Tag Archives: copyright

Dean Gray Tuesday…er…Wednesday

I didn’t get around to posting this yesterday, so I’ll tell folks about it now. Actually, I’ll let BoingBoing explain.

Today is Dean Gray Tuesday, a net-wide day of protest over Warner Brothers attempt to censor a stupendous noncommercial mashup album called American Edit that remixes Green Day’s album American Idiot.

For today, websites across the Internet are mirroring the American Edit album and/or turning their page-backgrounds grey. Mashup albums don’t hurt the sales of the albums they sample — at worst, they have no effect on sales, at best they can promote them. Artists who are signed to major labels can avail themselves of labels’ legal departments when they want to remix others’ work and get their samples cleared. Indie artists, hobbyists and fans don’t get legal assistance from labels’ high-priced fixers. This is pure patronage: in the old days you couldn’t make art unless the King or some bishop granted you permission; today you need permission from a studio executive.

The labels admit this. Last year, EMI made headlines by censoring DJ Danger Mouse’s Grey Album, which remixed the Beatles’ White Album and Jay-Z’s Black Album. I raised this with an EMI representative at London’s Creative Economy conference and she shrugged it off: "What’s the problem? We later hired Danger Mouse to make a mashup album for us."

The problem is that copyright law is supposed to decentralize the process of making art, moving the power to authorize art from royalty to the marketplace. Labels have no business setting themselves up as arbiters of what art can and can’t be made.

Happy Dean Grey Tuesday. Up yours, Warners. Link

Update: Matt cooked up this sweet Dalek/Warner lawyer graphic in honor of the day.

Here are a three more cool mashups for your listening pleasure. 🙂

The Kleptones – A Night at the Hip Hopera
Various Artisits – llegal Art
Various DJs – Flip the Swtich (Chemical Brothers Remixed)

I’ve added a button to my left sidebar with a link pointing to Banned Music. They have links to other mashups (like the infamous "Grey Album"). Check it out.

Absolut Bull$#!%

absolut-corruption-2politicaljunkies.JPGI’m a big fan and supporter of parody and I loathe petty litigation. The image posted here is brought to you by the fine folks at 2 Political Junkies. I’m not associated with them, by the way. The reason I have my own copy of the image is just in case they have to take it down for legal reasons. Ya see, apparently the owners of Absolut Vodka, V&S, don’t get the joke. They’ve asked 2 Political Junkies to take down the image.

"A lawyer for Absolut’s owners, V&S, e-mailed Lupinacci Nov. 14, saying the parody infringes on Absolut’s copyright and trademark, and requested it be immediately removed. The firm’s policy is to stay away from political statements of any kind, attorney Jenny Bergquist wrote, and ‘you are using the Absolut trademark in order to promote your political message.’"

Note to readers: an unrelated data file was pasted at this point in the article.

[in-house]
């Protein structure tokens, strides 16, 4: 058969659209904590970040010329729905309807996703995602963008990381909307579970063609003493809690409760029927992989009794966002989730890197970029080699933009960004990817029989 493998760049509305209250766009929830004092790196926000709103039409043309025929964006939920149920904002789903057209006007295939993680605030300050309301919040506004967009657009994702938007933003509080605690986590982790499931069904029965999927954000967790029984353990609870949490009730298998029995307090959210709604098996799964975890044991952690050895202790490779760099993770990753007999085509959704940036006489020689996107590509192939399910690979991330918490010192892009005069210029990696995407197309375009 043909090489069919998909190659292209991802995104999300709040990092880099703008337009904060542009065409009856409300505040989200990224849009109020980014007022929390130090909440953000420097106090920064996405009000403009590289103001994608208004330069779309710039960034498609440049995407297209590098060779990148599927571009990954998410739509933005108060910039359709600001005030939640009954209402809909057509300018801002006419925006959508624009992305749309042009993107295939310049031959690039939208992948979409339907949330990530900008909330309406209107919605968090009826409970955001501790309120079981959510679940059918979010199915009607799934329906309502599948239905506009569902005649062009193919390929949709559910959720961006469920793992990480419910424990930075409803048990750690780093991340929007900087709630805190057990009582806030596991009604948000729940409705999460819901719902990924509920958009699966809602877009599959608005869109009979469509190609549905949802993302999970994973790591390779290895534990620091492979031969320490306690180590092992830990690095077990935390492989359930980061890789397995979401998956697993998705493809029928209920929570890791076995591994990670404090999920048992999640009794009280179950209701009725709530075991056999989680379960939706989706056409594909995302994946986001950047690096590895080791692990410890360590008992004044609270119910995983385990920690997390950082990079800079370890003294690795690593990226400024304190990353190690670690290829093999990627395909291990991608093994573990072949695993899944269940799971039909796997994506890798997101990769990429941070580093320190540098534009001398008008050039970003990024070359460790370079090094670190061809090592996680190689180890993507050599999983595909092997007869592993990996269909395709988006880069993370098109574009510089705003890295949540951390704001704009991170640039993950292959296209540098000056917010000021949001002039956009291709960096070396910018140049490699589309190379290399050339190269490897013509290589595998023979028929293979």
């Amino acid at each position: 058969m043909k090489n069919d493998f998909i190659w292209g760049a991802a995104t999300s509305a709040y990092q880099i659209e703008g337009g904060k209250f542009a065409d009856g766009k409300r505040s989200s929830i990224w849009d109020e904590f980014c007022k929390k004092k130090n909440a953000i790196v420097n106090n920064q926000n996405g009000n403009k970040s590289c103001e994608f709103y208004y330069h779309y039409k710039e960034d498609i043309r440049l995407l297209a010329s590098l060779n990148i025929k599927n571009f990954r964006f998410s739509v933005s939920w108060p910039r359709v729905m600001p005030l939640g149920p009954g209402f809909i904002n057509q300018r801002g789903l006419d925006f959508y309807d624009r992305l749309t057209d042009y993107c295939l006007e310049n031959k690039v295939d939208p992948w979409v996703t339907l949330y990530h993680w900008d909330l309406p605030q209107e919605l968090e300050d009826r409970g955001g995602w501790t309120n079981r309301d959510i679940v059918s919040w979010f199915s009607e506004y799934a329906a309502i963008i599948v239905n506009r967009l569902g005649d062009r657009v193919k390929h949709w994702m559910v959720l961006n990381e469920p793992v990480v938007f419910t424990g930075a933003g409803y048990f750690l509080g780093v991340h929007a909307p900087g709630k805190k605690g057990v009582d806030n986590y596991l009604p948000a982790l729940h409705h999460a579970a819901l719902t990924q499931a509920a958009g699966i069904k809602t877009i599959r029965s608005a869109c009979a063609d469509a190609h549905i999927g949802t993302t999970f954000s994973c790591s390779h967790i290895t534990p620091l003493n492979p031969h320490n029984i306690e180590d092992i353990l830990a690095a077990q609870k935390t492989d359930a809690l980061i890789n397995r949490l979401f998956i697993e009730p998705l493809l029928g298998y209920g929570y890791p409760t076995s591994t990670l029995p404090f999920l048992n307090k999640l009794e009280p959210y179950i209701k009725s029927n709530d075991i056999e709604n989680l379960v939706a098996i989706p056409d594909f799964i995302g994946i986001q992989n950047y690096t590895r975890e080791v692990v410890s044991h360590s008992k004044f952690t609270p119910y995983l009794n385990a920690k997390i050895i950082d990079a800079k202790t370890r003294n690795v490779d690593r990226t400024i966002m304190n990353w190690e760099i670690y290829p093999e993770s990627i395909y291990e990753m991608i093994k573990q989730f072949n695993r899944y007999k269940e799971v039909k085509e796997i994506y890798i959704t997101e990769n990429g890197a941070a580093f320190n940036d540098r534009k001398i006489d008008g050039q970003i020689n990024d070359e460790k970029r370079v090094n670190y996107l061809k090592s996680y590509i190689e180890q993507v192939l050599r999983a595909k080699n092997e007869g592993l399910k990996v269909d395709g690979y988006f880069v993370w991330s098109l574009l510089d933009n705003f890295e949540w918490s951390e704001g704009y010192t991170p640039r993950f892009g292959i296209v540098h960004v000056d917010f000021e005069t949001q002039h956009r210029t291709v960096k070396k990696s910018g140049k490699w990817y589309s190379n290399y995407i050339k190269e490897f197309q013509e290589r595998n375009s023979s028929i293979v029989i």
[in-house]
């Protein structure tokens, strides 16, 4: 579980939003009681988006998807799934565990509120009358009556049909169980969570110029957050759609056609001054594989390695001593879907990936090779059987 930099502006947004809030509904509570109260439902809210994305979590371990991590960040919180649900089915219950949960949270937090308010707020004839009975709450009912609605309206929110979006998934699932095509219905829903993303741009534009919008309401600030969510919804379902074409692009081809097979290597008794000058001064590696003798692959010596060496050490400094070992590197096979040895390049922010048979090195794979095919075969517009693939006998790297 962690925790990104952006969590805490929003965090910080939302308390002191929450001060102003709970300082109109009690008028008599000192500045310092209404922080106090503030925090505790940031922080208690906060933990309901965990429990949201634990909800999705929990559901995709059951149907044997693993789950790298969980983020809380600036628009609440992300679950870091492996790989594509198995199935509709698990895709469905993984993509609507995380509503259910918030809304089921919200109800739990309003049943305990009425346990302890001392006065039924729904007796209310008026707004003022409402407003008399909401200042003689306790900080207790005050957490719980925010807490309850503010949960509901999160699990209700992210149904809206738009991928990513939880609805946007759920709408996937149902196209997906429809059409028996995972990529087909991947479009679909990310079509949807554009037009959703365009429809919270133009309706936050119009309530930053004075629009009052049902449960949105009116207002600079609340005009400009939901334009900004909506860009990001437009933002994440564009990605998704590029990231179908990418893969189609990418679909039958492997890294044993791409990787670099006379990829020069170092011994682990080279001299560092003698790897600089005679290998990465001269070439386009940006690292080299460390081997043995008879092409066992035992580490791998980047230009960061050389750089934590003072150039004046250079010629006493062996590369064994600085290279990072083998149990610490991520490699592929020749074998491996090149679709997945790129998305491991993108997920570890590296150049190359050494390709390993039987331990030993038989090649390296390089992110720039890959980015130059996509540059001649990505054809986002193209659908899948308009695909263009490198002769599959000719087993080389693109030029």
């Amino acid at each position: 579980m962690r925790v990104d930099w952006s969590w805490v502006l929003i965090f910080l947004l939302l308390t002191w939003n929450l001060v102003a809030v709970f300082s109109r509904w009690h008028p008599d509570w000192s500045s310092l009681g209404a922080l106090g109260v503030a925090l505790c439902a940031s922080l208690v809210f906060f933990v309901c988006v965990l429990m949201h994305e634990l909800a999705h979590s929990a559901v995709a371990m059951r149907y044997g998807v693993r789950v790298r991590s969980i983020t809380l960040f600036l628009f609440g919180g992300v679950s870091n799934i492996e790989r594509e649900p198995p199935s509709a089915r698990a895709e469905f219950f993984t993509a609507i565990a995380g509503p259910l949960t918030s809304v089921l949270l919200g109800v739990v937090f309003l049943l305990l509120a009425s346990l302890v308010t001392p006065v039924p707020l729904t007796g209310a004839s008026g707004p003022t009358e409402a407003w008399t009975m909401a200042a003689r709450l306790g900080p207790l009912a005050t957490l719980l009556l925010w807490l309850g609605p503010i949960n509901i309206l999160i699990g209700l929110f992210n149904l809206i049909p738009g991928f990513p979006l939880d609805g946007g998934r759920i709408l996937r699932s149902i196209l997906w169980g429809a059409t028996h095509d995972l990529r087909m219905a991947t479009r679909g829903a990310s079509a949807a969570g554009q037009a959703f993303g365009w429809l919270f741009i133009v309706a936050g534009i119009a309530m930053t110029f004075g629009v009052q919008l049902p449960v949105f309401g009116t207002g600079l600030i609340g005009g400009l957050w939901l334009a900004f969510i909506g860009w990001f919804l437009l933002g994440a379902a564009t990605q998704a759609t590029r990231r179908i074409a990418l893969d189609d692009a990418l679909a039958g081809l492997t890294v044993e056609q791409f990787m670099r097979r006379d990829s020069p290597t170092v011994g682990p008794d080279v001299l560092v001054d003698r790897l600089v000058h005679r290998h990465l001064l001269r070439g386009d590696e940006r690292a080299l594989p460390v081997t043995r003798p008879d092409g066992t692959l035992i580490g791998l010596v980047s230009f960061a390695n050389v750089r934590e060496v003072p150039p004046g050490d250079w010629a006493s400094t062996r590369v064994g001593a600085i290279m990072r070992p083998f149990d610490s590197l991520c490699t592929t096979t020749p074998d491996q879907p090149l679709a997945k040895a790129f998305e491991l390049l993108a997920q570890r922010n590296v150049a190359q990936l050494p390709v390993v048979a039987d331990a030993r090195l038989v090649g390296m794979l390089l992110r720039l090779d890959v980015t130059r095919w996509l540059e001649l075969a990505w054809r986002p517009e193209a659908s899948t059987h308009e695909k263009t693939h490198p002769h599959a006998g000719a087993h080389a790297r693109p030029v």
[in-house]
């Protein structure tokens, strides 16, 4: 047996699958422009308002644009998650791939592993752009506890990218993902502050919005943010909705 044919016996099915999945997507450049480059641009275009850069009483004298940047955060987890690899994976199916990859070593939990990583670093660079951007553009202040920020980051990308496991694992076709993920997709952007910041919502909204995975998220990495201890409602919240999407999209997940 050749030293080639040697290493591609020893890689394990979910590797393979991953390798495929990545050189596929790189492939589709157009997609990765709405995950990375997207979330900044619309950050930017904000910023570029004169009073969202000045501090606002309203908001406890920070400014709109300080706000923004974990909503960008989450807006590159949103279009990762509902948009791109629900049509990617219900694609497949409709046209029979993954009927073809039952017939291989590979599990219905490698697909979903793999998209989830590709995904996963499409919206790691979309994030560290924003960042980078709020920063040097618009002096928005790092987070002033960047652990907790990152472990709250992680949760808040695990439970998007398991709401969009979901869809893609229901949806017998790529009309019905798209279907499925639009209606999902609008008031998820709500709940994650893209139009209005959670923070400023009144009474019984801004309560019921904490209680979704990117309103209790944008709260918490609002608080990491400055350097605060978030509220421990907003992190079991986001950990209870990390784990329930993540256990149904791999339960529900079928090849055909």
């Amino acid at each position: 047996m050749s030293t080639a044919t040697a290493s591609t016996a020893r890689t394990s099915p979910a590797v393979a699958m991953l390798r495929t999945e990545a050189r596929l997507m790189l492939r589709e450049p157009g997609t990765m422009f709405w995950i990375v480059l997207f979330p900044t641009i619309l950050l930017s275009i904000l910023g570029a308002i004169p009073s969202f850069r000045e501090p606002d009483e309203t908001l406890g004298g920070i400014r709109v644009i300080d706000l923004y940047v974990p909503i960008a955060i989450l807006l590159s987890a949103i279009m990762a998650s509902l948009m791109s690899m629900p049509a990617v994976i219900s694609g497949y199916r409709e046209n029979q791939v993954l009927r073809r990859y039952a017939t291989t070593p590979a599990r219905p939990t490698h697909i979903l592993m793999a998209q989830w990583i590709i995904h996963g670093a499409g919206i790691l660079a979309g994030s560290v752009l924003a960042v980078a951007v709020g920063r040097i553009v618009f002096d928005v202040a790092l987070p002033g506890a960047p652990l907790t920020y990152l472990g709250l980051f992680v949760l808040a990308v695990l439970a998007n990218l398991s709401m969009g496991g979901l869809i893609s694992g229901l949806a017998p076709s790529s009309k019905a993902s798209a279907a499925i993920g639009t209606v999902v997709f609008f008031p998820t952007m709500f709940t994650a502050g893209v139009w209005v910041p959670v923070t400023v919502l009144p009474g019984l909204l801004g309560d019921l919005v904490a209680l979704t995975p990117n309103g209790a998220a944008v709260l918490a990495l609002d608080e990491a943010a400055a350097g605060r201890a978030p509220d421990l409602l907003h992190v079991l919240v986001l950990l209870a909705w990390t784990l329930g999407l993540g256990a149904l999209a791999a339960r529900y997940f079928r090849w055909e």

So much for free speech and protection of parody.

"Although a parody can be considered a derivative work under United States Copyright Law it can be protected under the fair use of 17 USC � 107. In 2001, the federal Court of Appeals, 11th District in Suntrust v. Houghton Mifflin upheld the right of Alice Randall to publish a parody of Gone with the Wind called The Wind Done Gone, which told the same story from the point of view of Scarlett O’Hara’s slaves, who were glad to be rid of her. See also the Supreme Court of the United States case Campbell v. Acuff-Rose Music regarding the song Oh, Pretty Woman."

In particular, parody advertisements are legally protected.

Unless and until lawyers start breathing down my neck, I’ll be keeping this image up. Welcome to America, V&S, land of free speech and home of fair use. Get bent!

P.S. I agree with the commenters who want a version for Democrats, too. Come to think of it, in response to V&S’s petty behavior, a parody of them in the same vein might be appropriate. 😉

P.P.S. Someone please hit this guy with a cluebat/LART/mallet o’ understanding.

Same Old Song and Dance

‘Twould seem the RIAA, record companies, and their pack of snarling, salivating
hyenas…er…lawyers, haven’t noticed that pay-to-download is a workable business
model that has people’s attention – and money. If record companies produced CDs
with 15 or so good songs, none of this would be an issue. Music piracy was a case
of necessity inventing. You want just one song from an otherwise putrid CD? Download
it. Now, some of those songs can be downloaded legally, for a small fee. The average
Joe is quite happy to stay legal when the customer is satisfied.

the PIRATE Act

“The PIRATE Act (S.2237) is yet another attempt to make taxpayers fund the misguided
war on file sharing, and it’s moving fast. The bill would allow the government to
file civil copyright lawsuits in addition to criminal prosecutions, dramatically
lowering the burden of proof and adding to the thousands of suits already filed
by record companies. It would also force the American public to pay the legal bills
of foreign record companies like Bertelsmann, Vivendi Universal, EMI, and Sony.
Meanwhile, not a penny from the lawsuits goes to the artists.”

“Don’t let the record industry use your hard-earned dollars to pursue this fruitless
war; tell Congress to sink the PIRATE Act!”